A suicide attacker blew himself up near a crowd of police and protesters in Kabul on Thursday, killing at least 11 people and wounding 25 others, officials said, in the latest deadly violence to bring carnage to the Afghan capital.
“A suicide attacker has detonated himself… close to the policemen who were trying to provide security for an ongoing protest,” deputy interior ministry spokesman Nasrat Rahimi told .
Wahid Majroh, a health ministry spokesman, told media that 11 bodies had been taken to hospitals around the city along with 25 others wounded. Majroh added that the toll could rise.
A security source who spoke to AFP on the condition of anonymity said 20 people had been killed and 20 wounded in the attack, but that higher toll could not be immediately confirmed.
There was no immediate claim of responsibility for the attack which happened during a protest following the death of a shopkeeper during a police operation targeting alcohol and bootleggers, an unnamed official said.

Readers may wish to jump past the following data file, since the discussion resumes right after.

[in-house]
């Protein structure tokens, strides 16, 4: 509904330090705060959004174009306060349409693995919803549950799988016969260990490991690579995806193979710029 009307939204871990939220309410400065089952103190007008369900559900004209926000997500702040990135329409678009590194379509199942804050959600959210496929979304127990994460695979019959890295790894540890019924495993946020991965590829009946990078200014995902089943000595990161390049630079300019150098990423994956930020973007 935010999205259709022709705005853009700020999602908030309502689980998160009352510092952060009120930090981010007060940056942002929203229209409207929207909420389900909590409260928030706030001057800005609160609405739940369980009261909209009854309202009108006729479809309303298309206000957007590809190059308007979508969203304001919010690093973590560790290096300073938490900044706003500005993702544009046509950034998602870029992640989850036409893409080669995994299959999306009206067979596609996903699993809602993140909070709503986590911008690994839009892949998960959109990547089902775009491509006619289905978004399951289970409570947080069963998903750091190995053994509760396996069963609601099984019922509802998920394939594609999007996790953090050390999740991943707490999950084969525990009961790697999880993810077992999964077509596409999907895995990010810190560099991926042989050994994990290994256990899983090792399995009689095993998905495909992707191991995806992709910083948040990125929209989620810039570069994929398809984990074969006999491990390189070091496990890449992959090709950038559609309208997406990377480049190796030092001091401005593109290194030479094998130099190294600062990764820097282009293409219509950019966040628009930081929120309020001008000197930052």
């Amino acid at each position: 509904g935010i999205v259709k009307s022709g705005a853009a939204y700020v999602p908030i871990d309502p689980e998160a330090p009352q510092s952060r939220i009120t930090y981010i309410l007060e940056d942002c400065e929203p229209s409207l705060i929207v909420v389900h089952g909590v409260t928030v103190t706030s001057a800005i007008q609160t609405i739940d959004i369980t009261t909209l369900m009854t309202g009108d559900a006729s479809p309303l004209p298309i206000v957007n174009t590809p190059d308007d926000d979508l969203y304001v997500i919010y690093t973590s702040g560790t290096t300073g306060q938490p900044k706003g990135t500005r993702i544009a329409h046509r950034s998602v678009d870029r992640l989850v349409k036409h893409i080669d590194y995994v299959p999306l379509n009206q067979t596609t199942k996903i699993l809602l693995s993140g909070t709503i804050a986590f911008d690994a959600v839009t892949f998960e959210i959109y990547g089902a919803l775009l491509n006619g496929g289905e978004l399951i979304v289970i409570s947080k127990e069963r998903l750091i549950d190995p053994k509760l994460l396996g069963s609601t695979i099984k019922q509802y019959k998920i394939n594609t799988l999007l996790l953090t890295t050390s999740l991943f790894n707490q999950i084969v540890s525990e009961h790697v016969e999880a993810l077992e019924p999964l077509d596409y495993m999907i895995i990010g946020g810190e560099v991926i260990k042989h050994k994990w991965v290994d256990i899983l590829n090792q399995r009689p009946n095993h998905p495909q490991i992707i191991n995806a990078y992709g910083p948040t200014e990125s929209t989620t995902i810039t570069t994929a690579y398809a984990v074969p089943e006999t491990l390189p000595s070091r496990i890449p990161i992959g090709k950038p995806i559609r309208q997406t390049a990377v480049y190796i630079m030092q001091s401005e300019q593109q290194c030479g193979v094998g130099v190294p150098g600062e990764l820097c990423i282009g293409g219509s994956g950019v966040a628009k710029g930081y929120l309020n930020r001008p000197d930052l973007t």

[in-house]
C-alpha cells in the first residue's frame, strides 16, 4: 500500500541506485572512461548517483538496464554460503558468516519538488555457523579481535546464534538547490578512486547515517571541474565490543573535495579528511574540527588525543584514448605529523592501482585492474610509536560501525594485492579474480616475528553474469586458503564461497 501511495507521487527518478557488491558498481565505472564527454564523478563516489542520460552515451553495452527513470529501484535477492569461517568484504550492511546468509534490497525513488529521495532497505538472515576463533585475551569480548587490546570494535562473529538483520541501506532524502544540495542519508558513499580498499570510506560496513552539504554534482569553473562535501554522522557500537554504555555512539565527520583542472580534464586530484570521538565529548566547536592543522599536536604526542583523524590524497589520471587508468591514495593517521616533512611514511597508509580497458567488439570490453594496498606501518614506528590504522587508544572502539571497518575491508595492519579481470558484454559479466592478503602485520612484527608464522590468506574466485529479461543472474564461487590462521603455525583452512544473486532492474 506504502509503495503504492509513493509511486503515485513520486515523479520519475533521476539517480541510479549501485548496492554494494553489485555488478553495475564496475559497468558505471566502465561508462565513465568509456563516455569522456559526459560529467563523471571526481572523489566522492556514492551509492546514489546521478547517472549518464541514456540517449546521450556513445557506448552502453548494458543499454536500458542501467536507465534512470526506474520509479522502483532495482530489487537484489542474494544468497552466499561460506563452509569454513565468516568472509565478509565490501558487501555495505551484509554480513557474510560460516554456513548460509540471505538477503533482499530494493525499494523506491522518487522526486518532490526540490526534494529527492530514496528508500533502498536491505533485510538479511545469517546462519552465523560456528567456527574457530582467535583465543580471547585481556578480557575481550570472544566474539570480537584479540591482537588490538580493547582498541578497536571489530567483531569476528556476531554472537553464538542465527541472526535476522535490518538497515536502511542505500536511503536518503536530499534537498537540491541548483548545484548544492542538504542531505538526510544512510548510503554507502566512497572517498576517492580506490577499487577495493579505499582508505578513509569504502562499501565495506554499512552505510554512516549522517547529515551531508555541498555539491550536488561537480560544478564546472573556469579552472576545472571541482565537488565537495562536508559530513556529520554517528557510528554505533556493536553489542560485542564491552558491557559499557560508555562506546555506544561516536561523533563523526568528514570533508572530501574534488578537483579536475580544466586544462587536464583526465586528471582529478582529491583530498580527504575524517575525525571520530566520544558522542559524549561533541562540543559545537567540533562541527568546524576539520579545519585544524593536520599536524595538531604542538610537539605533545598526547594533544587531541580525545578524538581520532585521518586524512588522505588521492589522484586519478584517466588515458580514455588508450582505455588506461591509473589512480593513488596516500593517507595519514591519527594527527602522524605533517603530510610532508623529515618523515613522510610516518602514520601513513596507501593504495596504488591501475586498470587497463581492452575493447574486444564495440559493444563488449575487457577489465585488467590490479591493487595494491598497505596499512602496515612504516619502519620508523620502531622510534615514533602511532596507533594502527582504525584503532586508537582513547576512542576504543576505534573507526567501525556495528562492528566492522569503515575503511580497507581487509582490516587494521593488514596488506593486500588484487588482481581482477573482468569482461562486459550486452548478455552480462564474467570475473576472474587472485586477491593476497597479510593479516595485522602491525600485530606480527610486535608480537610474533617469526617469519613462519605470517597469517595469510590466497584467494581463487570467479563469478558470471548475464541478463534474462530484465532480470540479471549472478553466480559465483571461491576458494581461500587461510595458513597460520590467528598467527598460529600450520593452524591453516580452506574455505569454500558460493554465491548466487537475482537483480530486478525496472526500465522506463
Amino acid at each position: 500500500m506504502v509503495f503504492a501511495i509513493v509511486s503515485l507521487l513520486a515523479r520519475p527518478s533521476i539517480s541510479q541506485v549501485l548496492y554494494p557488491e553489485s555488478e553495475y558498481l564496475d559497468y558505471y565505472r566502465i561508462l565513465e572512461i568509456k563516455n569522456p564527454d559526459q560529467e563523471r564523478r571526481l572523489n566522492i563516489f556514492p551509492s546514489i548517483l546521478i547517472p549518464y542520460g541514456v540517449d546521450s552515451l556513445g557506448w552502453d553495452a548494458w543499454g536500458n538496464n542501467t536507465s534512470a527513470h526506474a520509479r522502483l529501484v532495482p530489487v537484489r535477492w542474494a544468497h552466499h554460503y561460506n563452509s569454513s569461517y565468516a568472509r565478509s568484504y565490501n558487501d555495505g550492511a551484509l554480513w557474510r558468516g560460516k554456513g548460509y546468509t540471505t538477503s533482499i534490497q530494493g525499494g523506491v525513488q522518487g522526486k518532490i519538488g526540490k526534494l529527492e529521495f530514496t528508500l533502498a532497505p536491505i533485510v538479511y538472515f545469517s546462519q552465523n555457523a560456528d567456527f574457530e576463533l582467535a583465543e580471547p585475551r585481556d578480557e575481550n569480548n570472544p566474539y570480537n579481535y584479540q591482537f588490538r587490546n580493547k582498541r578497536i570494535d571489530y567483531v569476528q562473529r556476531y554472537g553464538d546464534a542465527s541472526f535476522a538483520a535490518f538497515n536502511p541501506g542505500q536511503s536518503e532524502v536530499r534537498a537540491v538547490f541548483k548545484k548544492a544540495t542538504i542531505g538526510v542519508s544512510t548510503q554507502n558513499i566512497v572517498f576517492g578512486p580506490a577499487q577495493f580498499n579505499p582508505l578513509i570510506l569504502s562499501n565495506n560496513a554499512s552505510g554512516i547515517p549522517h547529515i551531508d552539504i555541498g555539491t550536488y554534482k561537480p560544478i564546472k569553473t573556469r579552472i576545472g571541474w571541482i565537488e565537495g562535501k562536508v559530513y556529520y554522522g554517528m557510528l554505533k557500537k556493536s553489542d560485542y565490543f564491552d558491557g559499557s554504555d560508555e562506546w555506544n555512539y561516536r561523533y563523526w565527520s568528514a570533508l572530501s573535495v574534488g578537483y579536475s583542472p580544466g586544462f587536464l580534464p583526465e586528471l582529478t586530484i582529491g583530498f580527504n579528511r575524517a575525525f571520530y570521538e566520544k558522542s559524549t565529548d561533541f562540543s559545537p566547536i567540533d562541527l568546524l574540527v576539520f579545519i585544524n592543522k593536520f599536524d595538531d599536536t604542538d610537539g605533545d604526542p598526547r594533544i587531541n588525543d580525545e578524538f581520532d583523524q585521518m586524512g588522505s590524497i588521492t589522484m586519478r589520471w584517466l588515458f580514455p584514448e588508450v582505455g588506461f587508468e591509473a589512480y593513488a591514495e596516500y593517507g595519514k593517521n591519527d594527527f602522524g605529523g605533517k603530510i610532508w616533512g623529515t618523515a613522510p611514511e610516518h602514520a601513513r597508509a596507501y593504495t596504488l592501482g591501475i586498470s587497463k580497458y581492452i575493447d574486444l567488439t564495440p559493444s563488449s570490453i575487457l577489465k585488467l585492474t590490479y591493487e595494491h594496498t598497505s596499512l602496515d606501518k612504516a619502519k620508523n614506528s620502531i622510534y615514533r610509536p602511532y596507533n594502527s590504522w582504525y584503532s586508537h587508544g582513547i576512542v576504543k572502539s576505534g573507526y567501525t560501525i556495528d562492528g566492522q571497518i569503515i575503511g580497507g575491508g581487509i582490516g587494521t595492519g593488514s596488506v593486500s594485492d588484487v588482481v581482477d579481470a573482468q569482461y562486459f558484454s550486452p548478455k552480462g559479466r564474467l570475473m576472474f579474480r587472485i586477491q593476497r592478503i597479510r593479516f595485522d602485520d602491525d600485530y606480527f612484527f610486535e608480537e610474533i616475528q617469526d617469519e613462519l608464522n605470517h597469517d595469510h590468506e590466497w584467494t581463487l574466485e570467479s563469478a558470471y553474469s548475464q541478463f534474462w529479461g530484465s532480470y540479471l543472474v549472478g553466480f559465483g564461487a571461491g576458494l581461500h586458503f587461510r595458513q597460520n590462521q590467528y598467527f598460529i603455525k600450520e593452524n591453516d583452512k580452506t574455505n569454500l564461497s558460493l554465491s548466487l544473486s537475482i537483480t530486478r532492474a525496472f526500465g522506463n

The deadly assault comes a week after more than 40 people were killed and dozens more wounded in a suicide blast claimed by the militant Islamic State (IS) group that targeted Shias in Kabul.
The capital has become one of the deadliest places in war-torn Afghanistan for civilians in recent months, as the Taliban step up their attacks and the IS seeks to expand its presence in the country.
Last week’s assault came days after a suicide bomber killed six civilians in a Christmas Day attack near an Afghan intelligence agency compound in the city, which was also claimed by the IS.
On December 18 militants from the group stormed an intelligence training compound in Kabul, triggering an intense gunfight with police, two of whom were wounded.
Security in Kabul has been ramped up since May 31 when a massive truck bomb ripped through the diplomatic quarter, killing some 150 people and wounding around 400 others — mostly civilians. No group has yet claimed that attack.
Despite the increased security measures militants continue to carry out attacks.